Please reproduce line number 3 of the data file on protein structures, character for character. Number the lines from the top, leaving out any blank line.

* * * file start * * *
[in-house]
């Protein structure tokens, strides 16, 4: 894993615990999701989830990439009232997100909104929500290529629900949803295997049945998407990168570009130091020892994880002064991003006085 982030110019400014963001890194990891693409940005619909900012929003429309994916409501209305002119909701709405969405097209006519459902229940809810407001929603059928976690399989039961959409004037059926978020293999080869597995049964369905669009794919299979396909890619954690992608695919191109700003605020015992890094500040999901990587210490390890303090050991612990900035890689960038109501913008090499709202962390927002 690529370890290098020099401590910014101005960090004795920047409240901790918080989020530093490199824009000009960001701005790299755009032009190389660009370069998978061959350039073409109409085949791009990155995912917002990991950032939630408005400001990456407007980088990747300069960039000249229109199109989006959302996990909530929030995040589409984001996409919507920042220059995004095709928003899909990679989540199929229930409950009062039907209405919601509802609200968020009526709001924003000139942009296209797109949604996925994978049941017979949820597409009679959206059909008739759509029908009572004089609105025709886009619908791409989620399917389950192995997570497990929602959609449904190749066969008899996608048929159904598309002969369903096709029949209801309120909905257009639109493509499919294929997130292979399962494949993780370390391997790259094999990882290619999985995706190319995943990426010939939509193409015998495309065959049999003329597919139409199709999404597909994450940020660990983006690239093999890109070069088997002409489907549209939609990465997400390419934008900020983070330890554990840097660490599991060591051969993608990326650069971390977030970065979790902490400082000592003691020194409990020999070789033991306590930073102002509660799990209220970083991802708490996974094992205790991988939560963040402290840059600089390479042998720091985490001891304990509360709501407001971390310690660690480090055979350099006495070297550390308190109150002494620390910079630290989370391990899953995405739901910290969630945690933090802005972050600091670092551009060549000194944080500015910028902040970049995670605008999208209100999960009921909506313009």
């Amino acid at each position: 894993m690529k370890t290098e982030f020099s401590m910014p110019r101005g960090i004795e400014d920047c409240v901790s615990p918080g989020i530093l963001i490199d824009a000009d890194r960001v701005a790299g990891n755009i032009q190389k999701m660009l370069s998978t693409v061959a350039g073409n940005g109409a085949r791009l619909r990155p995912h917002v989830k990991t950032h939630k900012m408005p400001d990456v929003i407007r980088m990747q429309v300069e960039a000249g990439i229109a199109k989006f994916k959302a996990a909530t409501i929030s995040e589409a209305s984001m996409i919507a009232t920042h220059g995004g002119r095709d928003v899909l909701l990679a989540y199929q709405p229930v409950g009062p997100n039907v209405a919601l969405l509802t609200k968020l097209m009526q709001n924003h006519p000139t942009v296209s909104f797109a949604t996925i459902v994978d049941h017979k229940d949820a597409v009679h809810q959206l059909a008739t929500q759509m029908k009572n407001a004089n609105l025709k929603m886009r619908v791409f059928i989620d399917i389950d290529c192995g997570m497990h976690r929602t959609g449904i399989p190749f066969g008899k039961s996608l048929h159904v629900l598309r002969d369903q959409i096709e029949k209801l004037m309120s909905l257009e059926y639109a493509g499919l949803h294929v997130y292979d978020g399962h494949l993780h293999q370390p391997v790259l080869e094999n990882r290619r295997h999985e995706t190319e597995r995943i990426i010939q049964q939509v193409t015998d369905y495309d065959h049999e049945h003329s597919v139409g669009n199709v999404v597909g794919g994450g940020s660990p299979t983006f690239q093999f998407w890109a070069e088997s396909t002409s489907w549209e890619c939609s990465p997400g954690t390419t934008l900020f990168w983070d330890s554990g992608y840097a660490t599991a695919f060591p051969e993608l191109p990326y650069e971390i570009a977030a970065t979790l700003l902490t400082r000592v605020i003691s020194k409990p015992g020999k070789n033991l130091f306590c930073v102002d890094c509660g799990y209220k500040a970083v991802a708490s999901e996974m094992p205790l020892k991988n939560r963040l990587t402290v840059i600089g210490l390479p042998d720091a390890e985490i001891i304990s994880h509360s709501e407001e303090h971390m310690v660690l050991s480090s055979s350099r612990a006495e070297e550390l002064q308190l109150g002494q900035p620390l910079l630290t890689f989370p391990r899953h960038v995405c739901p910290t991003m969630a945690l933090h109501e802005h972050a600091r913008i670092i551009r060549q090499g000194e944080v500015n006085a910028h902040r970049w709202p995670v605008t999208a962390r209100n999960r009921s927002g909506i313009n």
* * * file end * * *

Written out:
């Amino acid at each position: 894993m690529k370890t290098e982030f020099s401590m910014p110019r101005g960090i004795e400014d920047c409240v901790s615990p918080g989020i530093l963001i490199d824009a000009d890194r960001v701005a790299g990891n755009i032009q190389k999701m660009l370069s998978t693409v061959a350039g073409n940005g109409a085949r791009l619909r990155p995912h917002v989830k990991t950032h939630k900012m408005p400001d990456v929003i407007r980088m990747q429309v300069e960039a000249g990439i229109a199109k989006f994916k959302a996990a909530t409501i929030s995040e589409a209305s984001m996409i919507a009232t920042h220059g995004g002119r095709d928003v899909l909701l990679a989540y199929q709405p229930v409950g009062p997100n039907v209405a919601l969405l509802t609200k968020l097209m009526q709001n924003h006519p000139t942009v296209s909104f797109a949604t996925i459902v994978d049941h017979k229940d949820a597409v009679h809810q959206l059909a008739t929500q759509m029908k009572n407001a004089n609105l025709k929603m886009r619908v791409f059928i989620d399917i389950d290529c192995g997570m497990h976690r929602t959609g449904i399989p190749f066969g008899k039961s996608l048929h159904v629900l598309r002969d369903q959409i096709e029949k209801l004037m309120s909905l257009e059926y639109a493509g499919l949803h294929v997130y292979d978020g399962h494949l993780h293999q370390p391997v790259l080869e094999n990882r290619r295997h999985e995706t190319e597995r995943i990426i010939q049964q939509v193409t015998d369905y495309d065959h049999e049945h003329s597919v139409g669009n199709v999404v597909g794919g994450g940020s660990p299979t983006f690239q093999f998407w890109a070069e088997s396909t002409s489907w549209e890619c939609s990465p997400g954690t390419t934008l900020f990168w983070d330890s554990g992608y840097a660490t599991a695919f060591p051969e993608l191109p990326y650069e971390i570009a977030a970065t979790l700003l902490t400082r000592v605020i003691s020194k409990p015992g020999k070789n033991l130091f306590c930073v102002d890094c509660g799990y209220k500040a970083v991802a708490s999901e996974m094992p205790l020892k991988n939560r963040l990587t402290v840059i600089g210490l390479p042998d720091a390890e985490i001891i304990s994880h509360s709501e407001e303090h971390m310690v660690l050991s480090s055979s350099r612990a006495e070297e550390l002064q308190l109150g002494q900035p620390l910079l630290t890689f989370p391990r899953h960038v995405c739901p910290t991003m969630a945690l933090h109501e802005h972050a600091r913008i670092i551009r060549q090499g000194e944080v500015n006085a910028h902040r970049w709202p995670v605008t999208a962390r209100n999960r009921s927002g909506i313009n």